Renault ZOE review
The cutesy-looking Renault ZOE remains a solid small electric car pick thanks to its hi-tech cabin and strong range, although it’s missing several important safety and charging features
- Smart interior with ethical materials
- Loads of equipment
- Long driving range
- Driving position could be better
- CCS fast charging is optional
- No AEB on lower trims
|Range||Wallbox charge time||Rapid charge time* (where applicable)|
|239 miles||8hrs 30mins (0-100%, 7.4kW)||56mins (10-80%, 50kW)|
Renault ZOE verdict
The Renault ZOE is a small electric hatchback that offers stylish looks and a strong electric range – all for an affordable price. However, it’s been around for quite a while now and wrinkles are beginning to show in the bubble-shaped supermini’s otherwise smooth bodywork. It’s a shame CCS fast charging doesn’t come as standard, and the ZOE’s lack of crucial airbags contribute to its poor safety rating. Otherwise though, there’s a lot to like about Renault’s smallest electric car, and while it may not feel as futuristic as some newer rivals, it’s still worth considering for those looking for an affordable, low-emissions city runaround.
Range details, specs and alternatives
Renault has a long history with EVs, providing the chassis for the world’s first production electric car, the Henney Kilowatt, back in the late 1950s. The Renault ZOE made its debut in 2012 as the brand’s first foray into the mainstream electric car market, and one of the world’s first affordable EVs.
Now in its second generation, the ZOE remains a small, electric hatchback that goes head-to-head with newer rivals such as the Fiat 500 EV, MINI Electric, Vauxhall Corsa Electric and DrivingElectric’s Best Urban Electric Car for 2023, the GWM Ora Funky Cat. Starting at around £30,000, the plug-in Renault supermini also looks to steal sales from the likes of electric family hatchbacks such as the cheaper MG4 and Nissan Leaf, as well as the more expensive Volkswagen ID.3 and Kia Niro EV.
Peel away the ZOE’s stylish and bubblelike exterior and you’ll find all versions are powered by a 52kWh battery pack, providing a range of up to 239 miles on a single charge. This is mated to a front-mounted 134bhp motor, getting the ZOE from 0-62mph in 9.5 seconds. Buyers also used to have the option of a cheaper, less-powerful model with 107bhp, but this has since been discontinued.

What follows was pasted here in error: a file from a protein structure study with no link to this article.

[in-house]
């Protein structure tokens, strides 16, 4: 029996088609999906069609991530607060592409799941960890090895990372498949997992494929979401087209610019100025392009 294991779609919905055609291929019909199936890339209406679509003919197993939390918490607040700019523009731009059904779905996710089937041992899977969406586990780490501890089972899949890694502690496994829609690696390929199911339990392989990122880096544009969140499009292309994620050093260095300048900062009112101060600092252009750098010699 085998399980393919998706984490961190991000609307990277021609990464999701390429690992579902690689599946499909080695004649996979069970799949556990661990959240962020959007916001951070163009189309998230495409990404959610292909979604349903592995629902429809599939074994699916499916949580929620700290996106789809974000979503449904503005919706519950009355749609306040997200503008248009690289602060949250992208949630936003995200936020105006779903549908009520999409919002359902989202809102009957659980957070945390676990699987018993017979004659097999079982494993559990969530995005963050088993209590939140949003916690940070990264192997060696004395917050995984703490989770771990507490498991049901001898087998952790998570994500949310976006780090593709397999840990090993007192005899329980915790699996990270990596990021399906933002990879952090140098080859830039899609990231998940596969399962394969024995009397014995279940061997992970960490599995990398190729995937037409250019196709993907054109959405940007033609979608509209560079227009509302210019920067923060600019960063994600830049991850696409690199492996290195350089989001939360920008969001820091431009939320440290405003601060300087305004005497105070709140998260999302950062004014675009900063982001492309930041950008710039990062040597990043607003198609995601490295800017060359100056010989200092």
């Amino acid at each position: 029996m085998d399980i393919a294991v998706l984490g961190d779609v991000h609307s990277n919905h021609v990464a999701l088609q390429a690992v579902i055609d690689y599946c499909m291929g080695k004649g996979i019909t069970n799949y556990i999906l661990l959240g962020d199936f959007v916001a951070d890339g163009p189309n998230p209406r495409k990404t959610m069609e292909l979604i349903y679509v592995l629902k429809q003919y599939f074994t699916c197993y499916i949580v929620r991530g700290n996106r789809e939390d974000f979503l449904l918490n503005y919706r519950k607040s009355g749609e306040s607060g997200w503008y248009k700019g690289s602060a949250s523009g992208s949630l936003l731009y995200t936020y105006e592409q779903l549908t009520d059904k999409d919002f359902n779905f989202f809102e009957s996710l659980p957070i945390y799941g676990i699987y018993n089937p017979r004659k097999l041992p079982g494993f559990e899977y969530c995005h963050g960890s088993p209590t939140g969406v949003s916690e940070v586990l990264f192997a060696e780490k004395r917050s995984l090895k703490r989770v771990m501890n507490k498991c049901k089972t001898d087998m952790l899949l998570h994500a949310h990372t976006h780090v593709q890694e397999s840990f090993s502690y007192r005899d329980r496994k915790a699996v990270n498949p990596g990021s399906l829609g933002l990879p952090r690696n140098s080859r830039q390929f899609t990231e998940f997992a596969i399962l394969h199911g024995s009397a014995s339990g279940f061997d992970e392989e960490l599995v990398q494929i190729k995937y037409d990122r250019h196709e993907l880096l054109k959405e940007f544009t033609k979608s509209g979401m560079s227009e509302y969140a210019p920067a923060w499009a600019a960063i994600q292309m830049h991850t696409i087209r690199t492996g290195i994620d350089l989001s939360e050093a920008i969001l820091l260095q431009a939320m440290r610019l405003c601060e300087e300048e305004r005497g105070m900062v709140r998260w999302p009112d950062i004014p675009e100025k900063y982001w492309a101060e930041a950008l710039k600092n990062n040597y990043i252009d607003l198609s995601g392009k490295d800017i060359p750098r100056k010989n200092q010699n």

The Renault ZOE is beginning to show its age and this is perhaps most evident due to the fact that rapid CCS charging does not come as standard; the entry-level Techno model can only make use of a Type 2 charging connector for speeds of up to 22kW when connected to a compatible public (or three-phase home) charger. Top-of-the-range Iconic cars get access to full CCS charging at 50kW, enabling for a 10-80% top-up in just over an hour. While this can be added to entry-level cars for an additional cost, it’s still much slower than the speeds available in rivals, with the Peugeot e-208 able to charge up to twice as fast.
Standard equipment is strong, however. All ZOE models come as standard with full-LED exterior lighting as well as the same 9.3-inch EasyLink touchscreen as the petrol-powered Renault Clio with built-in sat nav, plus Apple CarPlay and Android Auto connectivity. In addition, you get climate control, heated front seats, blind-spot monitoring and a reversing camera. While the ZOE otherwise comes fully-loaded, several crucial airbags are not offered, resulting in a worrying zero-star Euro NCAP safety score.
The only way to distinguish range-topping Iconic cars other than the faster charging speeds, is a larger set of 17-inch wheels (base cars get 16-inch rims), and some gold exterior detailing.
With only two models available, it’s easy to make a recommendation of which to go for; most buyers looking to use the ZOE as a second car will be fine with the entry-level ZOE Techno as this is well-equipped and offers decent range that can easily be topped-up overnight at home. Those looking to use the ZOE on longer journeys should consider stepping up to a model with CCS charging capability; at only around £1,200 more for the fast-charging Techno and a further £800 for the range-topping Iconic, this isn’t a huge step up price-wise and ultimately makes the car much more versatile.
In This Review
- 1Verdict - currently readingThe cutesy-looking Renault ZOE remains a solid small electric car pick thanks to its hi-tech cabin and strong range, although it’s missing several important safety and charging features
- 2Range & chargingThe Renault ZOE offers strong range for an electric supermini, however we wish it came with DC rapid charging a standard
- 3Running costs & insuranceAlthough more expensive to buy than a comparable petrol Renault Clio, the ZOE offers rock-bottom running costs
- 4Performance, motor & driveThe Renault ZOE provides smooth and satisfactory performance, but offers little in the way of driver engagement
- 5Interior, dashboard & comfortThe Renault ZOE has a well-appointed interior and comes with a large array of standard equipment
- 6Boot space, seating & practicalityThe Renault ZOE is sufficiently spacious for supermini standards, but other EVs offer greater practicality
- 7Reliability & safety ratingThe ZOE has sold in big numbers and proved to be reliable, but a zero-star safety rating from Euro NCAP in late 2021 came as a shock